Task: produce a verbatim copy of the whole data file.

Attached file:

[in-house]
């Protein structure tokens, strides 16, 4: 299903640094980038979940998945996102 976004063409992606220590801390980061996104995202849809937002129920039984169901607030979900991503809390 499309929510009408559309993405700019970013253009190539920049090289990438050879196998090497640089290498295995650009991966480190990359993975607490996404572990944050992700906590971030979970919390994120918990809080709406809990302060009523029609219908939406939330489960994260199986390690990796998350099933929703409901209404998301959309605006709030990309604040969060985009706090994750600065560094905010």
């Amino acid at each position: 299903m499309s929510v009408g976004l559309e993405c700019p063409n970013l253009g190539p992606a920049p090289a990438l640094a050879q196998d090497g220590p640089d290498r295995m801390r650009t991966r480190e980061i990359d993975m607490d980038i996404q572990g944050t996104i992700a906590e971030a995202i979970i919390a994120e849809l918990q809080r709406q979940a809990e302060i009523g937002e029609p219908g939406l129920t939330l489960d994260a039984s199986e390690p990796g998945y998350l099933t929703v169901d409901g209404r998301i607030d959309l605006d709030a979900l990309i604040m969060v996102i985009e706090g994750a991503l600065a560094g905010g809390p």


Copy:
[in-house]
């Protein structure tokens, strides 16, 4: 299903640094980038979940998945996102 976004063409992606220590801390980061996104995202849809937002129920039984169901607030979900991503809390 499309929510009408559309993405700019970013253009190539920049090289990438050879196998090497640089290498295995650009991966480190990359993975607490996404572990944050992700906590971030979970919390994120918990809080709406809990302060009523029609219908939406939330489960994260199986390690990796998350099933929703409901209404998301959309605006709030990309604040969060985009706090994750600065560094905010």
């Amino acid at each position: 299903m499309s929510v009408g976004l559309e993405c700019p063409n970013l253009g190539p992606a920049p090289a990438l640094a050879q196998d090497g220590p640089d290498r295995m801390r650009t991966r480190e980061i990359d993975m607490d980038i996404q572990g944050t996104i992700a906590e971030a995202i979970i919390a994120e849809l918990q809080r709406q979940a809990e302060i009523g937002e029609p219908g939406l129920t939330l489960d994260a039984s199986e390690p990796g998945y998350l099933t929703v169901d409901g209404r998301i607030d959309l605006d709030a979900l990309i604040m969060v996102i985009e706090g994750a991503l600065a560094g905010g809390p």